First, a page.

The trial of an Australian police officer accused of murdering an Indigenous teenager began in Darwin Monday, with prosecutors hoping to secure a landmark murder conviction in a decadeslong endemic of hundreds of Indigenous deaths in police custody, including 11 in the past seven months alone.
If found guilty, 30-year-old Zachary Rolfe will be the first Australian police officer ever convicted of murder for an Indigenous person's death in custody, of which there have been hundreds in the past three decades.
Rolfe shot 19-year-old Kumanjayi Walker – who later died at a police station – during an attempted 2019 arrest in a remote outback town in a case that prompted nationwide protests. Rolfe has pleaded not guilty.
The trial kicked off amid growing outcry over the number of Indigenous deaths in police custody in Australia.
More than 500 Aboriginal and Torres Strait Islander people have died in custody since 1991, when detailed records began, including at least 11 in the past seven months.
Australia also has a disproportionately high number of Indigenous people incarcerated, which is beginning to receive some global criticism. According to the state-owned Australian Broadcasting Corporation (ABC), 30% of the prison population in Australia is made up of Indigenous Australians, but they only make up 3% of the country's population.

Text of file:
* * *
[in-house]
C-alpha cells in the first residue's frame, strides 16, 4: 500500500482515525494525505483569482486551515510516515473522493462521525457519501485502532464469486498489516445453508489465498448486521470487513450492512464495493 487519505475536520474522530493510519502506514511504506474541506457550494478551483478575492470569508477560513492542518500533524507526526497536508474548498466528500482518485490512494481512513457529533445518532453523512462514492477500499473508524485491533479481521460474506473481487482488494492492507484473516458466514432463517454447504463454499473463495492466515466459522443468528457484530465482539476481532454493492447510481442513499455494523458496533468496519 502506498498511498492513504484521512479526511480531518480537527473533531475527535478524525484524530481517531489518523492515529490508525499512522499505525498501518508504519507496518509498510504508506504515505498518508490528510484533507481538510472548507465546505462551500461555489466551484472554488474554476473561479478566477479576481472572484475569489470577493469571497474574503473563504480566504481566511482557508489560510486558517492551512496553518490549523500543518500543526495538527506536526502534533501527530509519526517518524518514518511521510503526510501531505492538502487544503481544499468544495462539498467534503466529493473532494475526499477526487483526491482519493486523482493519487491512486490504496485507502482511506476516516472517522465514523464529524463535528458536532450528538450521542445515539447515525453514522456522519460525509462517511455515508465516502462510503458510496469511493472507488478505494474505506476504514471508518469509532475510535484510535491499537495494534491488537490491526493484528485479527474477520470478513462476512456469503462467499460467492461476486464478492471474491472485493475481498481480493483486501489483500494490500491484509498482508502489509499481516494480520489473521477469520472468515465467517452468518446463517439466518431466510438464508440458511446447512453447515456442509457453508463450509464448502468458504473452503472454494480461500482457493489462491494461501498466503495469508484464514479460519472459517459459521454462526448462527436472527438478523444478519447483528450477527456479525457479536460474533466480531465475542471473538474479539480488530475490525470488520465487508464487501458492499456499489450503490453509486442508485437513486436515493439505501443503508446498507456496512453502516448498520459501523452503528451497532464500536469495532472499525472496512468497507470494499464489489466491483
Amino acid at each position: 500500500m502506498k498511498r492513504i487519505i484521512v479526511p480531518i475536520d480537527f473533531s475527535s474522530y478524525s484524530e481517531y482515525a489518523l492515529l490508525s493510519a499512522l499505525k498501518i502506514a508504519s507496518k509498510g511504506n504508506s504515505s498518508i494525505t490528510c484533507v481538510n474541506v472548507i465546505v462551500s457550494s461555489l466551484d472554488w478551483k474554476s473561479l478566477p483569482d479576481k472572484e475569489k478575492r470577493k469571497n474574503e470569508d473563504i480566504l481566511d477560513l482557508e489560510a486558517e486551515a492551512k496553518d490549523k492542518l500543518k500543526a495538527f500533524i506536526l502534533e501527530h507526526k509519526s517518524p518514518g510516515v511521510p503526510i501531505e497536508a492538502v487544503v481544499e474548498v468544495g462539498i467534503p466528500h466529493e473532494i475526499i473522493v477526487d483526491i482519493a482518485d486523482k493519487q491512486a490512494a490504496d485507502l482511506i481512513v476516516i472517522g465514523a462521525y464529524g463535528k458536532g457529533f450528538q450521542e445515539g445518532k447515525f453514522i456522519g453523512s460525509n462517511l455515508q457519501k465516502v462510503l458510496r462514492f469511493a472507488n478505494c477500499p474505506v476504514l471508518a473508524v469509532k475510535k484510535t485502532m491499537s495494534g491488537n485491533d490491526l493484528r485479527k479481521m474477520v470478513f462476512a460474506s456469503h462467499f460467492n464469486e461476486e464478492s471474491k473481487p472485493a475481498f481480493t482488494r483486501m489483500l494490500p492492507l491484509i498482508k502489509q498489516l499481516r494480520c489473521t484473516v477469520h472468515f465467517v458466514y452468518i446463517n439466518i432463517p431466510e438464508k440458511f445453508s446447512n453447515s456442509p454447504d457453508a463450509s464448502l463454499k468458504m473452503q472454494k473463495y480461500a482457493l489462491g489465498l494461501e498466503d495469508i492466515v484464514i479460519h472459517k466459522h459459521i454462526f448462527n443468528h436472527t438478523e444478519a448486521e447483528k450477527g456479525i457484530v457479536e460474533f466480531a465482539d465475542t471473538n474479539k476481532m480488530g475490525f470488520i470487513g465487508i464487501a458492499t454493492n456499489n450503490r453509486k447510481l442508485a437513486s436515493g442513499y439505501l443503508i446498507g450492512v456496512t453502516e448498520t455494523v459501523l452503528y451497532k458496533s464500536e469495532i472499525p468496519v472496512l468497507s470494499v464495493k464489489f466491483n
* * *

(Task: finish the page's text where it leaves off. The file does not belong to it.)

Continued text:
Rolfe is being tried in Darwin, about 1,500 kilometers (930 miles) north of the community of Yuendumu, where Walker was killed on Nov. 9, 2019.
According to court documents, Rolfe and another officer entered a house to arrest Walker for an alleged bail breach and told him to place his hands behind his back.
The police allege that Walker stabbed Rolfe in the shoulder with a pair of scissors, and a struggle ensued during which Rolfe fired three shots into Walker killing him.
The teenager died that night at Yuendumu police station and Rolfe was charged with murder four days later.
It is unclear why the teenager was not taken to hospital after being shot three times.
Walker's death sparked passionate protests in Yuendumu and around Australia, with large crowds calling for justice.
Given the profile of the case, and the rising risk of COVID-19 in Indigenous communities, Walker's family has asked the media not to travel to Yuendumu during Rolfe's trial.
The trial has been long delayed by the coronavirus pandemic and legal complexities.
In a surprise decision last November, Australia's High Court blocked an attempt by Rolfe to argue he acted in "good faith" when he shot Walker.
Experts say the ruling took away a key legal defense available to police when carrying out their duties.
In October, another police officer went on trial for murder in the state of Western Australia over the death of a 29-year-old Indigenous woman in the first such case in that state in a century. However, he was found not guilty.
Several other Australian police officers have faced murder charges but have been acquitted or had the charges dropped.